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Title: An investigation of the effect of paternal occupation group at conception on birth weight and gestational age
Authors: Shea, KM
Farrow, A
Little, R
Issue Date: 1997
Publisher: Wiley
Citation: American Journal of Industrial Medicine. 31(6): 738-43
Abstract: The occupational histories of fathers were collected prospectively as part of the Avon Longitudinal Study of Pregnancy and Childhood (ALSPAC), and were used to investigate the association of paternal job title with a baby's birth weight and gestational age. The analysis cohort consisted of 4,795 singleton live-born babies whose fathers responded fully to questionnaire items regarding occupational history. Jobs were coded using the British Standard Occupational Codes and classified into nine major occupational groups. A 73-gram difference (95% CI: 0.16, 145.17) was found between the mean birth weight of full-term babies born of professional fathers (3,543 gm) and of fathers working in craft and related occupations (3,470 gm). This difference decreased and lost significance after controlling for sociodemographic variables. No difference was found in the mean birth weight of preterm babies, or in the rate of preterm delivery, when analyzed by paternal occupation at conception. Our results suggest that when important sociodemographic variables are known, the father's job title alone may not be a useful predictor of birth weight or preterm delivery.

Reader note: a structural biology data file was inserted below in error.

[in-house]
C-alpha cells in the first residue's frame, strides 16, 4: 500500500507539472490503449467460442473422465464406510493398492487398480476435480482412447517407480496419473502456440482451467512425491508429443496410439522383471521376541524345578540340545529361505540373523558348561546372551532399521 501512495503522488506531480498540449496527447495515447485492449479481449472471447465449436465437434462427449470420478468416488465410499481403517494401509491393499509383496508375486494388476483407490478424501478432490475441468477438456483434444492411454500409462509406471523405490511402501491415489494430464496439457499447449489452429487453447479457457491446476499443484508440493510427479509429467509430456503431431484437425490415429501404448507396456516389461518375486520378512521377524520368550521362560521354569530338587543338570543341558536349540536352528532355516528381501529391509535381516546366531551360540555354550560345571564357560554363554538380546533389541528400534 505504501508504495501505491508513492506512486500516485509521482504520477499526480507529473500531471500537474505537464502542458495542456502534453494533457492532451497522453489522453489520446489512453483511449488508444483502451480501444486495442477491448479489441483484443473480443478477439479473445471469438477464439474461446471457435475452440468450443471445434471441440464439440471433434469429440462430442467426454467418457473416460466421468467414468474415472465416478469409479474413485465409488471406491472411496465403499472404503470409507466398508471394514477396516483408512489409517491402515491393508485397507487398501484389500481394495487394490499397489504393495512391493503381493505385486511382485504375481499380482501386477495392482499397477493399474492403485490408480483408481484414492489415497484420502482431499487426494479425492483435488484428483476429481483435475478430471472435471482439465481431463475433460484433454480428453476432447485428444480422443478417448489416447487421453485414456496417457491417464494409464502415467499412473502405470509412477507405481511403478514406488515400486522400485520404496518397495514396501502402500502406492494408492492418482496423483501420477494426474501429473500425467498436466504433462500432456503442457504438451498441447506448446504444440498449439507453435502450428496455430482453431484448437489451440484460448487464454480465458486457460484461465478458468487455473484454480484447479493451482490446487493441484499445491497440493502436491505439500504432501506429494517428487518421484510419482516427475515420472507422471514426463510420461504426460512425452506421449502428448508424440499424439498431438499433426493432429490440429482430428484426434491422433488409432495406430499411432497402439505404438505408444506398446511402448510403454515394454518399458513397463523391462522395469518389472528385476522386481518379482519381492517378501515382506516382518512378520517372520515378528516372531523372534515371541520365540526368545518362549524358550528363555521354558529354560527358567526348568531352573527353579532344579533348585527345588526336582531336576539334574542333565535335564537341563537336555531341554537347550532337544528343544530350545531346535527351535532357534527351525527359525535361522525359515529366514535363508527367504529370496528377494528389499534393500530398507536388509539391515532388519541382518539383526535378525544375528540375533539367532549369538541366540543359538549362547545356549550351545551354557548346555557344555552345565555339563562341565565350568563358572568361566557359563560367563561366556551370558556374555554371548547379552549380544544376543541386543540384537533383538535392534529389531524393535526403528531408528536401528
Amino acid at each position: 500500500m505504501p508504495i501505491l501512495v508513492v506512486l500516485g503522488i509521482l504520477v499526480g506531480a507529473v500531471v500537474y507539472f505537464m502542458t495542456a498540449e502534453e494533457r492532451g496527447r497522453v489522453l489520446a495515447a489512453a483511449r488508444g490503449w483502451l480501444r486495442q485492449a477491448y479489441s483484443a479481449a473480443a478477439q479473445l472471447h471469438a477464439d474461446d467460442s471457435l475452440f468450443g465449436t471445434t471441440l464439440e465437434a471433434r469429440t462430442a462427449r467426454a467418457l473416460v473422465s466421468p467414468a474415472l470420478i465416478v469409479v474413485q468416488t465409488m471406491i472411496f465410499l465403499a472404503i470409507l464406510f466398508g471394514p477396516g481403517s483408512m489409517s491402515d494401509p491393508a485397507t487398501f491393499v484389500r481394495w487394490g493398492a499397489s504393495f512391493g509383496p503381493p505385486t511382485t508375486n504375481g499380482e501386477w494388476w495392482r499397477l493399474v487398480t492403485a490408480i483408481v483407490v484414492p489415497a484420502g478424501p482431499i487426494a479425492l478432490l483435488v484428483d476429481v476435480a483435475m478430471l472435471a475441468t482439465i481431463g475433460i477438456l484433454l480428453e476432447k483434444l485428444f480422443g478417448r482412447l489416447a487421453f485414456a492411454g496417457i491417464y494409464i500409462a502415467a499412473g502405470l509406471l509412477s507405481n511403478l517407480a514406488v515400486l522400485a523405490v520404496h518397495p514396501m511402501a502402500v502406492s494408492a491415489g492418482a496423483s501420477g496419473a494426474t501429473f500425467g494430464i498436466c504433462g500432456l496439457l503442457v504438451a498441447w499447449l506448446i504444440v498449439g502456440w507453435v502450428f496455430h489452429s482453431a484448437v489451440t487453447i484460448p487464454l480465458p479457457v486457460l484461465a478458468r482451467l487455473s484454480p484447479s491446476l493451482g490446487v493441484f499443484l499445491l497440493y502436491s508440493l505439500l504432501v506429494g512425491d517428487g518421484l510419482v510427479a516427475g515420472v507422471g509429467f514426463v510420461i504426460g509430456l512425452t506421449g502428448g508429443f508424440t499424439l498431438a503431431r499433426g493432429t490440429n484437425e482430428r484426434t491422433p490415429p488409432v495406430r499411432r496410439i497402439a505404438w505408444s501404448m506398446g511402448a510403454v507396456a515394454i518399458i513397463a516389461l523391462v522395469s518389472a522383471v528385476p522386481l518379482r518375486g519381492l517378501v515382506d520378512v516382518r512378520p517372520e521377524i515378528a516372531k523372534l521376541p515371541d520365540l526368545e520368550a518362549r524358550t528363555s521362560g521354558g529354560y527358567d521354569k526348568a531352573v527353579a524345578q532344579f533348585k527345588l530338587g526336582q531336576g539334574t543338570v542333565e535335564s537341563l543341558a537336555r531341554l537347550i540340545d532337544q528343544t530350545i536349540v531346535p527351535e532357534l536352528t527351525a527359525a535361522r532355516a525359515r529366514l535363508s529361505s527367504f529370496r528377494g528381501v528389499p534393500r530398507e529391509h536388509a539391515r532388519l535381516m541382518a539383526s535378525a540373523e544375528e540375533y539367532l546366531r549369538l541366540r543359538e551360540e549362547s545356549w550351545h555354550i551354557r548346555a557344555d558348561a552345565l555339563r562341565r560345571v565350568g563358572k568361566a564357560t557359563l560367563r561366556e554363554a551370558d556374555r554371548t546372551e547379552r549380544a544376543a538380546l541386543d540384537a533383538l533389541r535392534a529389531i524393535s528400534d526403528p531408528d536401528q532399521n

ISSN: 0271-3586
Appears in Collections:Community Health and Public Health
Dept of Clinical Sciences Research Papers

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